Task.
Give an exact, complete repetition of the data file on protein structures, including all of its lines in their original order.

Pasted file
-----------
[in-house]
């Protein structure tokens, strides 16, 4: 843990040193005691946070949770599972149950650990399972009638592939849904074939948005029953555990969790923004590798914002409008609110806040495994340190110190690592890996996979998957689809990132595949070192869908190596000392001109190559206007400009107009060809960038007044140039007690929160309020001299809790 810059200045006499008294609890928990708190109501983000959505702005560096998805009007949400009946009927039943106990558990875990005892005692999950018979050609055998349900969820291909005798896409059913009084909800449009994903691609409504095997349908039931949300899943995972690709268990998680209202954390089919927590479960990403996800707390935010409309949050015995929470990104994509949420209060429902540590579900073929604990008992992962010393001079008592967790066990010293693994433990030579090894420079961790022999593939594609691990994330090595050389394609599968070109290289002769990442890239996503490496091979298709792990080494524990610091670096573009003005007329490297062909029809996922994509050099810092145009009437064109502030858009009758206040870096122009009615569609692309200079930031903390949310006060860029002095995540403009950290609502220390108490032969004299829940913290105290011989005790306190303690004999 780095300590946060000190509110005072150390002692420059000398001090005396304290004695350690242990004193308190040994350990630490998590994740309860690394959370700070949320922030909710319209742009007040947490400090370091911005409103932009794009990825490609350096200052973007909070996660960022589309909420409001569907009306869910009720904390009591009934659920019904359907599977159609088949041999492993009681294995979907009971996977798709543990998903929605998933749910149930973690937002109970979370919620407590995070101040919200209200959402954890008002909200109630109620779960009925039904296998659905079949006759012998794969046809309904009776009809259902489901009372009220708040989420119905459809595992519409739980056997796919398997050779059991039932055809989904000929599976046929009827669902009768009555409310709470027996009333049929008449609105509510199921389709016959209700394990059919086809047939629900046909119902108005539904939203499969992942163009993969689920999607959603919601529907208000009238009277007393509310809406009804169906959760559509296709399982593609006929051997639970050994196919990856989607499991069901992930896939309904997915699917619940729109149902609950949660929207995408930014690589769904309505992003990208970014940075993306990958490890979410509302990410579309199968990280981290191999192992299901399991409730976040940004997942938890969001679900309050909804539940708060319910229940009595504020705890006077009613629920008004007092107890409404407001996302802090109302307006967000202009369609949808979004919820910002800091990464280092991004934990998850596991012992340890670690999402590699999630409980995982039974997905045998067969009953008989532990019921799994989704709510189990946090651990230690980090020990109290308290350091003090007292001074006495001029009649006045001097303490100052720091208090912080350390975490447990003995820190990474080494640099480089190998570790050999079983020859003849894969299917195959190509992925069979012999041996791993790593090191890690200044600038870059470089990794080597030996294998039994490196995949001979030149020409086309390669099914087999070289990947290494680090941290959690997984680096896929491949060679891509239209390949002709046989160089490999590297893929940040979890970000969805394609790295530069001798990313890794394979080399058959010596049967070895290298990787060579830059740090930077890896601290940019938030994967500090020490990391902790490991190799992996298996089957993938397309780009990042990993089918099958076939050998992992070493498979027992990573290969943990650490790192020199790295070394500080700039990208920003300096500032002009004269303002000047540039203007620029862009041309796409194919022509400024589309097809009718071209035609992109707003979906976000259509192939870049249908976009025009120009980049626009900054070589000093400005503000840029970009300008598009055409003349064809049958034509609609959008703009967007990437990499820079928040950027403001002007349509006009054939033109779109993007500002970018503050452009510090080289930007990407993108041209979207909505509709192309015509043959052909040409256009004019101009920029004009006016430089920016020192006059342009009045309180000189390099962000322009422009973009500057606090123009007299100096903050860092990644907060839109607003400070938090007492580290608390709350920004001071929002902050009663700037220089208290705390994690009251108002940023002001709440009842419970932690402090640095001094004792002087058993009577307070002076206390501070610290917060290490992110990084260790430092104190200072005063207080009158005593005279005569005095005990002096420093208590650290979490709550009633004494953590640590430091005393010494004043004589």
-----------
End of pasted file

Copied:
[in-house]
């Protein structure tokens, strides 16, 4: 843990040193005691946070949770599972149950650990399972009638592939849904074939948005029953555990969790923004590798914002409008609110806040495994340190110190690592890996996979998957689809990132595949070192869908190596000392001109190559206007400009107009060809960038007044140039007690929160309020001299809790 810059200045006499008294609890928990708190109501983000959505702005560096998805009007949400009946009927039943106990558990875990005892005692999950018979050609055998349900969820291909005798896409059913009084909800449009994903691609409504095997349908039931949300899943995972690709268990998680209202954390089919927590479960990403996800707390935010409309949050015995929470990104994509949420209060429902540590579900073929604990008992992962010393001079008592967790066990010293693994433990030579090894420079961790022999593939594609691990994330090595050389394609599968070109290289002769990442890239996503490496091979298709792990080494524990610091670096573009003005007329490297062909029809996922994509050099810092145009009437064109502030858009009758206040870096122009009615569609692309200079930031903390949310006060860029002095995540403009950290609502220390108490032969004299829940913290105290011989005790306190303690004999 780095300590946060000190509110005072150390002692420059000398001090005396304290004695350690242990004193308190040994350990630490998590994740309860690394959370700070949320922030909710319209742009007040947490400090370091911005409103932009794009990825490609350096200052973007909070996660960022589309909420409001569907009306869910009720904390009591009934659920019904359907599977159609088949041999492993009681294995979907009971996977798709543990998903929605998933749910149930973690937002109970979370919620407590995070101040919200209200959402954890008002909200109630109620779960009925039904296998659905079949006759012998794969046809309904009776009809259902489901009372009220708040989420119905459809595992519409739980056997796919398997050779059991039932055809989904000929599976046929009827669902009768009555409310709470027996009333049929008449609105509510199921389709016959209700394990059919086809047939629900046909119902108005539904939203499969992942163009993969689920999607959603919601529907208000009238009277007393509310809406009804169906959760559509296709399982593609006929051997639970050994196919990856989607499991069901992930896939309904997915699917619940729109149902609950949660929207995408930014690589769904309505992003990208970014940075993306990958490890979410509302990410579309199968990280981290191999192992299901399991409730976040940004997942938890969001679900309050909804539940708060319910229940009595504020705890006077009613629920008004007092107890409404407001996302802090109302307006967000202009369609949808979004919820910002800091990464280092991004934990998850596991012992340890670690999402590699999630409980995982039974997905045998067969009953008989532990019921799994989704709510189990946090651990230690980090020990109290308290350091003090007292001074006495001029009649006045001097303490100052720091208090912080350390975490447990003995820190990474080494640099480089190998570790050999079983020859003849894969299917195959190509992925069979012999041996791993790593090191890690200044600038870059470089990794080597030996294998039994490196995949001979030149020409086309390669099914087999070289990947290494680090941290959690997984680096896929491949060679891509239209390949002709046989160089490999590297893929940040979890970000969805394609790295530069001798990313890794394979080399058959010596049967070895290298990787060579830059740090930077890896601290940019938030994967500090020490990391902790490991190799992996298996089957993938397309780009990042990993089918099958076939050998992992070493498979027992990573290969943990650490790192020199790295070394500080700039990208920003300096500032002009004269303002000047540039203007620029862009041309796409194919022509400024589309097809009718071209035609992109707003979906976000259509192939870049249908976009025009120009980049626009900054070589000093400005503000840029970009300008598009055409003349064809049958034509609609959008703009967007990437990499820079928040950027403001002007349509006009054939033109779109993007500002970018503050452009510090080289930007990407993108041209979207909505509709192309015509043959052909040409256009004019101009920029004009006016430089920016020192006059342009009045309180000189390099962000322009422009973009500057606090123009007299100096903050860092990644907060839109607003400070938090007492580290608390709350920004001071929002902050009663700037220089208290705390994690009251108002940023002001709440009842419970932690402090640095001094004792002087058993009577307070002076206390501070610290917060290490992110990084260790430092104190200072005063207080009158005593005279005569005095005990002096420093208590650290979490709550009633004494953590640590430091005393010494004043004589």